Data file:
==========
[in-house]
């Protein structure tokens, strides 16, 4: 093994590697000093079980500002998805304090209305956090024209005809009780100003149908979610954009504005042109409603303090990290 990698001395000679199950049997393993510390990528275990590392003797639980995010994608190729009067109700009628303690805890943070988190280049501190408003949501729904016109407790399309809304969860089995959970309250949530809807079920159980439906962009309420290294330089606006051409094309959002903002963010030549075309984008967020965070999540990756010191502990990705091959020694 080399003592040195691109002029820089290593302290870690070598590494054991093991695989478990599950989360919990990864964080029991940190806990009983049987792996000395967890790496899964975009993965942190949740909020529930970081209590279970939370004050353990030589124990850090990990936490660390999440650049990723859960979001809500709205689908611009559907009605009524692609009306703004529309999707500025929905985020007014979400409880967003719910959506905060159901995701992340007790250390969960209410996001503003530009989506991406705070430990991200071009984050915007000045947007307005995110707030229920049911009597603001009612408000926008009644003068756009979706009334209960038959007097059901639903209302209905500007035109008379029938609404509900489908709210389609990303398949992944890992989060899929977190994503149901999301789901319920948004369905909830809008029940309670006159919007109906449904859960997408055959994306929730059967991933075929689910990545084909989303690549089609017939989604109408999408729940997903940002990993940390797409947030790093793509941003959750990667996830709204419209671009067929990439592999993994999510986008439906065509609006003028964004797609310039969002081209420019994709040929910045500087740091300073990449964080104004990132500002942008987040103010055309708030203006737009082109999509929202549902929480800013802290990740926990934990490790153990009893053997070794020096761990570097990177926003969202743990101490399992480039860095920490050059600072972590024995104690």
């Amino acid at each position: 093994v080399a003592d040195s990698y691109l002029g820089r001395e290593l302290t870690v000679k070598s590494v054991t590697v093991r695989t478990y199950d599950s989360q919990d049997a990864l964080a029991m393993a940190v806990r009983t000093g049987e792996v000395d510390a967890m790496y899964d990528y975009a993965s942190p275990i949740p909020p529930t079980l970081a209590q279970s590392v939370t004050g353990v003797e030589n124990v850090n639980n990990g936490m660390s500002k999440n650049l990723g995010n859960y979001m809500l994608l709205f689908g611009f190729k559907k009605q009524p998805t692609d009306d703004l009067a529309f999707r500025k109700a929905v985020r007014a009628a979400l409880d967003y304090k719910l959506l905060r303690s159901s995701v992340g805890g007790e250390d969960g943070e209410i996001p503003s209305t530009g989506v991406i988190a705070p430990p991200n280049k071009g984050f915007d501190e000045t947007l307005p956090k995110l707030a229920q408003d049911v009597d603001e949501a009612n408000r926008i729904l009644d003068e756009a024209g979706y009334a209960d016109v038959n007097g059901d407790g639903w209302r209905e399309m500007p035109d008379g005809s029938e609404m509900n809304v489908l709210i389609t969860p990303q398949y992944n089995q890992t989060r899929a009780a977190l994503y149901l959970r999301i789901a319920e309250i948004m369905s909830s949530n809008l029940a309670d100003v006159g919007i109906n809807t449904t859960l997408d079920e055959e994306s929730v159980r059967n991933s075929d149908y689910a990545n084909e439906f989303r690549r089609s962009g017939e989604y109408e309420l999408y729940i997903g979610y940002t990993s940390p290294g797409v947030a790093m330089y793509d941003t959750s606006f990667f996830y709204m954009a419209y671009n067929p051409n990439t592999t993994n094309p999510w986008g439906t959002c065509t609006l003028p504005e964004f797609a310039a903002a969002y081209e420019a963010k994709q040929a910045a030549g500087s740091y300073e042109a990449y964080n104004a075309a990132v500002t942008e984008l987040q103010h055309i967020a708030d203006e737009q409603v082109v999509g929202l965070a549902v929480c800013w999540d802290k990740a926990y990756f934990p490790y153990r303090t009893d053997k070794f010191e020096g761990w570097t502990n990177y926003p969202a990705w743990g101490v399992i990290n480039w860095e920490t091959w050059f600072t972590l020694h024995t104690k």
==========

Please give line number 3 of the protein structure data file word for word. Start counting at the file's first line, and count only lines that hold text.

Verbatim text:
């Amino acid at each position: 093994v080399a003592d040195s990698y691109l002029g820089r001395e290593l302290t870690v000679k070598s590494v054991t590697v093991r695989t478990y199950d599950s989360q919990d049997a990864l964080a029991m393993a940190v806990r009983t000093g049987e792996v000395d510390a967890m790496y899964d990528y975009a993965s942190p275990i949740p909020p529930t079980l970081a209590q279970s590392v939370t004050g353990v003797e030589n124990v850090n639980n990990g936490m660390s500002k999440n650049l990723g995010n859960y979001m809500l994608l709205f689908g611009f190729k559907k009605q009524p998805t692609d009306d703004l009067a529309f999707r500025k109700a929905v985020r007014a009628a979400l409880d967003y304090k719910l959506l905060r303690s159901s995701v992340g805890g007790e250390d969960g943070e209410i996001p503003s209305t530009g989506v991406i988190a705070p430990p991200n280049k071009g984050f915007d501190e000045t947007l307005p956090k995110l707030a229920q408003d049911v009597d603001e949501a009612n408000r926008i729904l009644d003068e756009a024209g979706y009334a209960d016109v038959n007097g059901d407790g639903w209302r209905e399309m500007p035109d008379g005809s029938e609404m509900n809304v489908l709210i389609t969860p990303q398949y992944n089995q890992t989060r899929a009780a977190l994503y149901l959970r999301i789901a319920e309250i948004m369905s909830s949530n809008l029940a309670d100003v006159g919007i109906n809807t449904t859960l997408d079920e055959e994306s929730v159980r059967n991933s075929d149908y689910a990545n084909e439906f989303r690549r089609s962009g017939e989604y109408e309420l999408y729940i997903g979610y940002t990993s940390p290294g797409v947030a790093m330089y793509d941003t959750s606006f990667f996830y709204m954009a419209y671009n067929p051409n990439t592999t993994n094309p999510w986008g439906t959002c065509t609006l003028p504005e964004f797609a310039a903002a969002y081209e420019a963010k994709q040929a910045a030549g500087s740091y300073e042109a990449y964080n104004a075309a990132v500002t942008e984008l987040q103010h055309i967020a708030d203006e737009q409603v082109v999509g929202l965070a549902v929480c800013w999540d802290k990740a926990y990756f934990p490790y153990r303090t009893d053997k070794f010191e020096g761990w570097t502990n990177y926003p969202a990705w743990g101490v399992i990290n480039w860095e920490t091959w050059f600072t972590l020694h024995t104690k």